Asheron’s Call (AC) was one of the first MMO’s that I played in my gaming career. Just after I got into the original Everquest, a little company by the name of Turbine Inc. (later developed Dungeons and Dragons Online and Lord of the Rings Online) developed Asheron’s Call, released by Microsoft on November 2, 1999. I was quickly attracted and got right into it.
I’ll admit right away that I never got max level or played much high end content, but I did play a good amount of Asheron’s Call on most fronts.
Asheron’s Call takes place on the Isle of Dereth on the planet Auberean. The character you play is part of a race of nomads named the Isparians after the harsh battles with the alien Race the Olthoi.
The best thing is AC is still up and running and you can still experience it at the Asheron’s Call Home Page. Try the 14-Day trial.
Ahead of its time
Asheron’s Call did a lot of things very well. Like Ultima Online before it, it ditched the conventional classes of Everquest and future MMO’s for a skill based advancement. Instead of choosing your class when you create your character, once in-game you have a large library of skills such as weapons skills (Swords, Maces, Bows, Crossbows), crafting skills (Alchemy, Cooking, Fletching) and Magic Skills (War Magic, Life Magic, Item Enchantment) to spend your experience points on. Here is a full list.
Although the game did have levels, which went up to 275 as of the latest updates, the number of your level was largely arbitrary. It was merely a measure of how much experience you have gained on your character. But how powerful your character is is solely based on how you spent your experience points on your skills and attributes. So a level 100 character can have the same amount of hit points as a level 10, it just depends on how many experience points you spent in your Health/Endurance.
This made it so you can play your character in any way you please. You were not restricted to one set of skills as a class and that was it.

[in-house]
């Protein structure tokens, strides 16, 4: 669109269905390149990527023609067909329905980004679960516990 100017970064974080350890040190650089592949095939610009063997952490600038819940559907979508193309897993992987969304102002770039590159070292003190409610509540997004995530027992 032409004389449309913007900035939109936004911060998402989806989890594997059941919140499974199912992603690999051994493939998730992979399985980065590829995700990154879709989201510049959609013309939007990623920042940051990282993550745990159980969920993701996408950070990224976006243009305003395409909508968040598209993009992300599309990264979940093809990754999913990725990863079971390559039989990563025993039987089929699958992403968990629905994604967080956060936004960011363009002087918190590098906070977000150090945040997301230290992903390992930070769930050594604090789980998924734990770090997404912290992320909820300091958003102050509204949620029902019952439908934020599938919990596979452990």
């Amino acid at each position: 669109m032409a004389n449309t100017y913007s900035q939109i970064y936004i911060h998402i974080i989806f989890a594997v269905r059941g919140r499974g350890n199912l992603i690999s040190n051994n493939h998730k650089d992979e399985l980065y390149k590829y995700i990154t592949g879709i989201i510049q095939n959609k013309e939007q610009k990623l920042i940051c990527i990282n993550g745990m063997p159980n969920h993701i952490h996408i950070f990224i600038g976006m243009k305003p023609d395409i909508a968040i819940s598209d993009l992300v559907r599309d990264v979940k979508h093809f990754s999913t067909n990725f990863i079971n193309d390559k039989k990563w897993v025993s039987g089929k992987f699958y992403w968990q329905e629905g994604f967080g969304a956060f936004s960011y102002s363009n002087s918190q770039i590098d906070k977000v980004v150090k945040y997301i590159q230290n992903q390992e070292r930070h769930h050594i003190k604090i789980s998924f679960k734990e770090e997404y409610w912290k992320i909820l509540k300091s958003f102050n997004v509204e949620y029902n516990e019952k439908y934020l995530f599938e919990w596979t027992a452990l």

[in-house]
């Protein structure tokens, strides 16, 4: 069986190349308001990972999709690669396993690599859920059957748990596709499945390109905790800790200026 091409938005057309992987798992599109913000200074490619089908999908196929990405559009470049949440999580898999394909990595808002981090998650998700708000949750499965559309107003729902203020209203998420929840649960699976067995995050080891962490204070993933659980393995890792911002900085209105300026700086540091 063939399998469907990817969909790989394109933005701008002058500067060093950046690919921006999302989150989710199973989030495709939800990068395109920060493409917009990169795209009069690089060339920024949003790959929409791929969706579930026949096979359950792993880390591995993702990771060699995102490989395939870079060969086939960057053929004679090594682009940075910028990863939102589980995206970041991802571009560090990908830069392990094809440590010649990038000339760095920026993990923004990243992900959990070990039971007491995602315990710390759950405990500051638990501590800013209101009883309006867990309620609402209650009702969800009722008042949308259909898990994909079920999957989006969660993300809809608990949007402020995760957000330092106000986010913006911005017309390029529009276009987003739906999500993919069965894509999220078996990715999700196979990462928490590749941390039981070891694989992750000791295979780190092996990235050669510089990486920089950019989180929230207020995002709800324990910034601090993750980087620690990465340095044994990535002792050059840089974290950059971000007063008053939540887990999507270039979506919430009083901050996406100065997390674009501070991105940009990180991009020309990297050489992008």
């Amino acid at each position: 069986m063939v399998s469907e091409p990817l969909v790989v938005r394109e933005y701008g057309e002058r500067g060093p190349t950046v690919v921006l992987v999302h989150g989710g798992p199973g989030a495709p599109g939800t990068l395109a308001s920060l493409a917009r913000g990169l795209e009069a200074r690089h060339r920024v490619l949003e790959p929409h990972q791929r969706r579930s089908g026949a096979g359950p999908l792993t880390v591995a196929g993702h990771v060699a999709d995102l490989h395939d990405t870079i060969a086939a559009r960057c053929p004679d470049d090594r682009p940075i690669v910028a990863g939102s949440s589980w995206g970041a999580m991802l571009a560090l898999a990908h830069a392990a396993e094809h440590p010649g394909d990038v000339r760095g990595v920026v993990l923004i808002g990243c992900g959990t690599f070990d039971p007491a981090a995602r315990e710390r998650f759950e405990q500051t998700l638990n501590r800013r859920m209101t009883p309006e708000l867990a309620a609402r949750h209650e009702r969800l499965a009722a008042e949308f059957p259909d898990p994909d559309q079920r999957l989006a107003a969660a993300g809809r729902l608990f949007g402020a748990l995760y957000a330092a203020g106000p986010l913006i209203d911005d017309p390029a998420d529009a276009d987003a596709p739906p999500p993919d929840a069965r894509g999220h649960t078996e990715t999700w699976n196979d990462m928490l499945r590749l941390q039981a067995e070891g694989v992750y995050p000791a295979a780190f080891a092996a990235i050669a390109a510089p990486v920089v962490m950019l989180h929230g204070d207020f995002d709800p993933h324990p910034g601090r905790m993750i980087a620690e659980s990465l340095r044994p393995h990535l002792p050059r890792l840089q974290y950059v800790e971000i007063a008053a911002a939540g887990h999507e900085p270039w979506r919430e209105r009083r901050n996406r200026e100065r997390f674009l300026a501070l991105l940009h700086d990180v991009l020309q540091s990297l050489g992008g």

AC was the first MMO to feature a completely seamless and open 3D world. If you see a mountain off in the distance, there is nothing stopping you from running over to it and scaling it. You never know what you might find at the top. The only loading screens during gameplay was entering and exiting dungeons.
AC also had a very interesting guild system. Instead of guilds, there was a system of Patrons and Vassals called. One player would take another player under their wing becoming a Patron. The other player becoming a Vassal. From there the Patron can then take on other Vassals, then those Vassals will become Patrons to other players, on and on and on. In the end you get a pyramid of players in one allegiance starting with the original Patron down to his vassal’s, vassal’s, vassal’s, vassal, etc. This also made it easy to get started as a new player because there were always players in starter towns looking for vassals.
Lastly, one of the best aspects of Asheron’s Call was its originality. There were no orcs, elves, dwarves, and gnomes. The character you played was a part of a race of humanoids named the Isparians. Within that you chose your ethnicity of Isparian to represent your background.
The creatures and NPC’s you meet in Asheron’s Call are all completely unique in their own rights and made the Isle of Dereth really seem like a completely alien planet (which it is).
One last tidbit was that there was an Asheron’s Call 2 that was released in November of 2002. Unfortunately, due to the lack of interest, the servers were permanently shut down in December of 2005.
There is a lot more I can say about Asheron’s Call, but I think the best thing would be to actually check it out and see what you were missing. And if you have played it before, why not try it again?
Current MMO developers should definitely take a page out of AC’s book, because it was brilliant back then and still holds water to this day.